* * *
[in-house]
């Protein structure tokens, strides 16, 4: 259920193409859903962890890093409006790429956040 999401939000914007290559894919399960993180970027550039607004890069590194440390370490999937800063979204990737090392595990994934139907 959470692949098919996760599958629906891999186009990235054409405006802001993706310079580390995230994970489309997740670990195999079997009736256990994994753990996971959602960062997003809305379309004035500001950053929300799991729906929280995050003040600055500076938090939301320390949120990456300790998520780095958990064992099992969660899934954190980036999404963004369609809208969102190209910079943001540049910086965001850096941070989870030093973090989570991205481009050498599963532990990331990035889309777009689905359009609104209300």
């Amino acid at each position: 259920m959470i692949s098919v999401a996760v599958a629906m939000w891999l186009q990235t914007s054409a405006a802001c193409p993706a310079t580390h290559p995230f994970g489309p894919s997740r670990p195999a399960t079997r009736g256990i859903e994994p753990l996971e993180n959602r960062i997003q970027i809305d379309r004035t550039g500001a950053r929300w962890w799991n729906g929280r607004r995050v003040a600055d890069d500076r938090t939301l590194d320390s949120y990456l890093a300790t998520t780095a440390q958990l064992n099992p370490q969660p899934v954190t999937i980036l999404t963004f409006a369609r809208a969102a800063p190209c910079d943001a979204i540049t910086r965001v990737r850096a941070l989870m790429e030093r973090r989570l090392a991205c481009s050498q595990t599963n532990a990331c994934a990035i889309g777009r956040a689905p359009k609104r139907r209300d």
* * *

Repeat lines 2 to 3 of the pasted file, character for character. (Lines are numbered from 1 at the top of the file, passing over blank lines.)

């Protein structure tokens, strides 16, 4: 259920193409859903962890890093409006790429956040 999401939000914007290559894919399960993180970027550039607004890069590194440390370490999937800063979204990737090392595990994934139907 959470692949098919996760599958629906891999186009990235054409405006802001993706310079580390995230994970489309997740670990195999079997009736256990994994753990996971959602960062997003809305379309004035500001950053929300799991729906929280995050003040600055500076938090939301320390949120990456300790998520780095958990064992099992969660899934954190980036999404963004369609809208969102190209910079943001540049910086965001850096941070989870030093973090989570991205481009050498599963532990990331990035889309777009689905359009609104209300």
């Amino acid at each position: 259920m959470i692949s098919v999401a996760v599958a629906m939000w891999l186009q990235t914007s054409a405006a802001c193409p993706a310079t580390h290559p995230f994970g489309p894919s997740r670990p195999a399960t079997r009736g256990i859903e994994p753990l996971e993180n959602r960062i997003q970027i809305d379309r004035t550039g500001a950053r929300w962890w799991n729906g929280r607004r995050v003040a600055d890069d500076r938090t939301l590194d320390s949120y990456l890093a300790t998520t780095a440390q958990l064992n099992p370490q969660p899934v954190t999937i980036l999404t963004f409006a369609r809208a969102a800063p190209c910079d943001a979204i540049t910086r965001v990737r850096a941070l989870m790429e030093r973090r989570l090392a991205c481009s050498q595990t599963n532990a990331c994934a990035i889309g777009r956040a689905p359009k609104r139907r209300d």